The Beating of Derrion Albert Is Must-See TV


I winced when I saw the wooden railroad plank being smacked against Derrion Albert’s head. My stomach turned when I saw the five other young black men stomp on Albert. By the end, my eyes welled up with tears when I realized what I saw: A 16-year-old child beat to death. No doubt it was difficult for me to get through the entire 2:27 of footage, even with parts blurred out, and I’m sure it will be difficult for others to watch as well, but the fact remains: We need to watch. We need to watch and not turn away because as history has taught us, it’s the only way we’re going to learn.


Back in the 1960s, we only needed to see footage of black protesters being beaten, hosed down and attacked by police dogs once to understand how bad racism was down South.

Back in 1992, we only needed to see the video of Rodney King getting beaten by members of the Los Angeles Police Department once to understand the boys in blue aren’t always on the right side of the law, even if a judge says otherwise.

Now, in 2009, many of us need to see the video of 16-year-old Derrion Albert being beat to death at least once to understand it’s no longer just the police and white people of whom we need to be afraid. It’s also each other.

Call it sad or call it a rude awakening, but throughout our nation’s history, the violent underbelly that has existed in the black community, self-inflicted or not, has always been a dish best served cold, right in our face. Think Emmett Till’s mother choosing to make her son’s funeral open casket so the whole world could see the horrific damage he suffered at the hands of ugly racism.

In 1971, Gil Scott-Heron famously proclaimed, “The revolution will not be televised,” and that may be true, but reasons for revolution have popped up on our idiot boxes for years. Now they’re beginning to show up on our computers where today’s younger generation is spending a lot of their time.

Look closely not at the boob tube, but YouTube. Put down that petition to boycott whatever shows the geniuses at Black Entertainment Television and Viacom have cooked up for the fall season, and instead, watch what young black people are doing to entertain themselves on their own video cameras. Some of it is fun, good-natured kids just being kids. But a lot of it is, dare I say, Derrion Albert-like—brutal, sick, and dare I say, black.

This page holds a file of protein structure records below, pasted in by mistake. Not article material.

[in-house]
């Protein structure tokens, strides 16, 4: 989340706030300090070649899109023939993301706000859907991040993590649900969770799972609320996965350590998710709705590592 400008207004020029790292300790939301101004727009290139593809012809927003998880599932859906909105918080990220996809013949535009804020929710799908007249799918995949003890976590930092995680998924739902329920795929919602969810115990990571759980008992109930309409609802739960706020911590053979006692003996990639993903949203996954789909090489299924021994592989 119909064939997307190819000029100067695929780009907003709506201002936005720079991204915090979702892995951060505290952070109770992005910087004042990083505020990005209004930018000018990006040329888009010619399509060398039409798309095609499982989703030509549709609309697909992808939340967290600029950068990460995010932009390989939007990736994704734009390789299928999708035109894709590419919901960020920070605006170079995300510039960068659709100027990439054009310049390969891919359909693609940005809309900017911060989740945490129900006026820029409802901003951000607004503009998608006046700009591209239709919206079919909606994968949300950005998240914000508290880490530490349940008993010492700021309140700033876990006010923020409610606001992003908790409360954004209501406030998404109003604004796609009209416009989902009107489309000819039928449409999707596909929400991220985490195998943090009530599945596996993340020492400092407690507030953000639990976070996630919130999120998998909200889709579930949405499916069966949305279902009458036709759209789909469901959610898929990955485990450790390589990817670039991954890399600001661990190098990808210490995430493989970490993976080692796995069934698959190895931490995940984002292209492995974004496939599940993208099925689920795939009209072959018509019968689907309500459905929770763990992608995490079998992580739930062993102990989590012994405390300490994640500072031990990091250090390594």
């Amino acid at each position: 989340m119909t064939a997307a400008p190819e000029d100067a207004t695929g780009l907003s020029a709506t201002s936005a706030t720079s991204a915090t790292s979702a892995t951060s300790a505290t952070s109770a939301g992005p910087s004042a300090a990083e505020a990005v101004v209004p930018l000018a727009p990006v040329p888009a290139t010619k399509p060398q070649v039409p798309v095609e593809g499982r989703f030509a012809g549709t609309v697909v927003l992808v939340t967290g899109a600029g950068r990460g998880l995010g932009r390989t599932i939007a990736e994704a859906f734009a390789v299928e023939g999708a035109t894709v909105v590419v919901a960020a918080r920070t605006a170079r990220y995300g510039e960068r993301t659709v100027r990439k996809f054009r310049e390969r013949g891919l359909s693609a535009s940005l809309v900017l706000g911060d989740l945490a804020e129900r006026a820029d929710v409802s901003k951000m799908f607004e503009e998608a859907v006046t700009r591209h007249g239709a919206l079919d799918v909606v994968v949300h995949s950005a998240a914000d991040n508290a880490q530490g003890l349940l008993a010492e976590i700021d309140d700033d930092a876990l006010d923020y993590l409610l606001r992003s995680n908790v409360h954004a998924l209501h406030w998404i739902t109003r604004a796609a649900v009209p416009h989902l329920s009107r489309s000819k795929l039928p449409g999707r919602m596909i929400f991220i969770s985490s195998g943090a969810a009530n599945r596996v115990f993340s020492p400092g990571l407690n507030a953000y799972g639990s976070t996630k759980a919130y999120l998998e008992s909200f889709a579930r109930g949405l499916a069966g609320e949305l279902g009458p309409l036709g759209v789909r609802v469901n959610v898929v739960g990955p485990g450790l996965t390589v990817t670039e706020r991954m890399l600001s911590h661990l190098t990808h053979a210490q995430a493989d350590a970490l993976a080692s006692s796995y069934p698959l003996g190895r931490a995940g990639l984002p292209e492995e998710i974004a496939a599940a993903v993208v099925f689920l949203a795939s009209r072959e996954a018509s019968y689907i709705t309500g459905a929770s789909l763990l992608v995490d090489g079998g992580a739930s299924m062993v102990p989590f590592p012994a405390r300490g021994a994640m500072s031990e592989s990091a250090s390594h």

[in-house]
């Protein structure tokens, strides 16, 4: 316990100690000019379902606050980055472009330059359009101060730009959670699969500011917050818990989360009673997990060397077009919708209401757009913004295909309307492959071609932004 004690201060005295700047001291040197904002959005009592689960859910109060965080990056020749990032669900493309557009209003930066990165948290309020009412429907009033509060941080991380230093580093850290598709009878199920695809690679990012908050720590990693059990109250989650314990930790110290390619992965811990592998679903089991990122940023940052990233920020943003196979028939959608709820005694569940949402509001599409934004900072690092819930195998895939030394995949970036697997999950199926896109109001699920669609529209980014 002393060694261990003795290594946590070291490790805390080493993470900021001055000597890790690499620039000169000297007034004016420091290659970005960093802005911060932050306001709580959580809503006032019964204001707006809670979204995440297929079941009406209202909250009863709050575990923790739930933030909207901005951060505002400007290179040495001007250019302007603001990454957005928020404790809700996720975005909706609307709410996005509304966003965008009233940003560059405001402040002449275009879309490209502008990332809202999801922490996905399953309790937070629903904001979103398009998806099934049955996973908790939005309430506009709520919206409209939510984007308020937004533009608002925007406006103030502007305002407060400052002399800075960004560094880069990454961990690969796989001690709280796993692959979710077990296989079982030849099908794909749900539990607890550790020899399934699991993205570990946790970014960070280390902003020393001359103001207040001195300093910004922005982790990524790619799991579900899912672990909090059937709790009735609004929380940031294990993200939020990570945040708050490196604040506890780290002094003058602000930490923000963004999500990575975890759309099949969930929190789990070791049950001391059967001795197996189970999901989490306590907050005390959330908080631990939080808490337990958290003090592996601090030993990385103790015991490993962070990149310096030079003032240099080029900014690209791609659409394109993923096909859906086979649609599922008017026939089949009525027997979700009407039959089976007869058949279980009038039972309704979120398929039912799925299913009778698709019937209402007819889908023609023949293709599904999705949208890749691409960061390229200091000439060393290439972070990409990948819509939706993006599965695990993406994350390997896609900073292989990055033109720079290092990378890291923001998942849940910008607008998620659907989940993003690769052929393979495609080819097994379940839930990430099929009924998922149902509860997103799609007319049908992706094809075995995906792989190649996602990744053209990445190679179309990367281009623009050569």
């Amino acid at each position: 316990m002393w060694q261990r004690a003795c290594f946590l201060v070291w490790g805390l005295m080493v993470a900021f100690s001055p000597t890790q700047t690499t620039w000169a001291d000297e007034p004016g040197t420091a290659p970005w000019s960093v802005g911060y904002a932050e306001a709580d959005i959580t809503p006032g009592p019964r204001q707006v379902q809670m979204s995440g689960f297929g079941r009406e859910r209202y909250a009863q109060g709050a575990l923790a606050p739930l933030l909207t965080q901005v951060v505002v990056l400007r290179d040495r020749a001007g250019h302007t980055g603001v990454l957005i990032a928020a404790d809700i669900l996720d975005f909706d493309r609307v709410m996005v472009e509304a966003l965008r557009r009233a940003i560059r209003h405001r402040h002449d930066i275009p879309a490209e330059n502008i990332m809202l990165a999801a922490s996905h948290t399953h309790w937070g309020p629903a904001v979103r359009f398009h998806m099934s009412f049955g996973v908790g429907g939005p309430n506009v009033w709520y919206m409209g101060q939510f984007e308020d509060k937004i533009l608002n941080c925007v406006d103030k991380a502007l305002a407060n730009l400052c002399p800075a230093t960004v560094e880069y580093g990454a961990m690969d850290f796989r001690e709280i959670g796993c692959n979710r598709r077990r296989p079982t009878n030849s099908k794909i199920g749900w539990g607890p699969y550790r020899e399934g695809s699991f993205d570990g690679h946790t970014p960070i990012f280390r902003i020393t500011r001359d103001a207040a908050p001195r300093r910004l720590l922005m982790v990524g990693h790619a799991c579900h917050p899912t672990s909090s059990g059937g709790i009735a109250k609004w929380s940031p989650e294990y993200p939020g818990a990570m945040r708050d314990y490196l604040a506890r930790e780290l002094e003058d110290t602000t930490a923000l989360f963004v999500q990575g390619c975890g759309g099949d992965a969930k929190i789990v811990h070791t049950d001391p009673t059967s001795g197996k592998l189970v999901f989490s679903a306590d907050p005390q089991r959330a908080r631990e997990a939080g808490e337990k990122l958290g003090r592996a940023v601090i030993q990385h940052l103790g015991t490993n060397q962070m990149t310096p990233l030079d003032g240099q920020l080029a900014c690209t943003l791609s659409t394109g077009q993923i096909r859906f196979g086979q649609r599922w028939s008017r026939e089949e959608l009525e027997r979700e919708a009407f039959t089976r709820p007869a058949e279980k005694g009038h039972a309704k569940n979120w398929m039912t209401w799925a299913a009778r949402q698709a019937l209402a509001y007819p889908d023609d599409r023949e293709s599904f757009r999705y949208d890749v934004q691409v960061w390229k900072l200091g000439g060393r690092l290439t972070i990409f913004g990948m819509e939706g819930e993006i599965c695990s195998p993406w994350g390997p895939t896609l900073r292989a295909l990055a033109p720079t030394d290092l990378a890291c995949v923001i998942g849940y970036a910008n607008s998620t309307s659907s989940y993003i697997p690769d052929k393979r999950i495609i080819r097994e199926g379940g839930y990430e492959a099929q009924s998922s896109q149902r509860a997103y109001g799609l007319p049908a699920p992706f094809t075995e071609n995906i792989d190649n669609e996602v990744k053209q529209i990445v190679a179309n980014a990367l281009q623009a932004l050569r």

On the World Wide Web, all the violent and disturbing images parents and government tried to keep away from the eyes and ears of children over the years is becoming undone, which is why so many people have been able to see what happened to Albert. But maybe that’s for the better. Sure, it may be disturbing to think some people are not watching Albert’s beating for anything more than sick entertainment, but we must also remember that people can learn from this. For this generation, the Derrion Albert tragedy is to them what Rodney King was to mine, and the videos of sit-in protests and marches were to the generation before me—a harsh reminder we need to wake up.

So let the video of Derrion Albert’s life-ending beating get as many views as the video of Kanye West jumping on stage in the middle of Taylor Swift’s acceptance speech (as I write this, this one currently has 1,959,026 views). Let #derrionalbert be a trending topic on Twitter and make sure it stays there as long as #musicmonday or #jayz. Blog about Derrion Albert like you would your own relationship woes, remix the video of his beating by layering it over Sam Cooke’s “A Change Is Gonna Come” to drive the weight of Albert’s loss home, or get a camera, record your own thoughts about this horrific tragedy and in the words of YouTube, “broadcast yourself.” But most importantly, watch the video. It hurts, it’s disgusting, but it might be the first step we need to avoid seeing a sequel anytime soon. 


Jozen Cummings is a former editor at VIBE and lives in Harlem. His new blog is Untiligetmarried.

Jozen Cummings is the author and creator of the popular relationship blog Until I Get Married, which is currently in development for a television series with Warner Bros. He also hosts a weekly podcast with WNYC about Empire called Empire Afterparty, is a contributor at and works at Twitter as an editorial curator. Follow him on Twitter.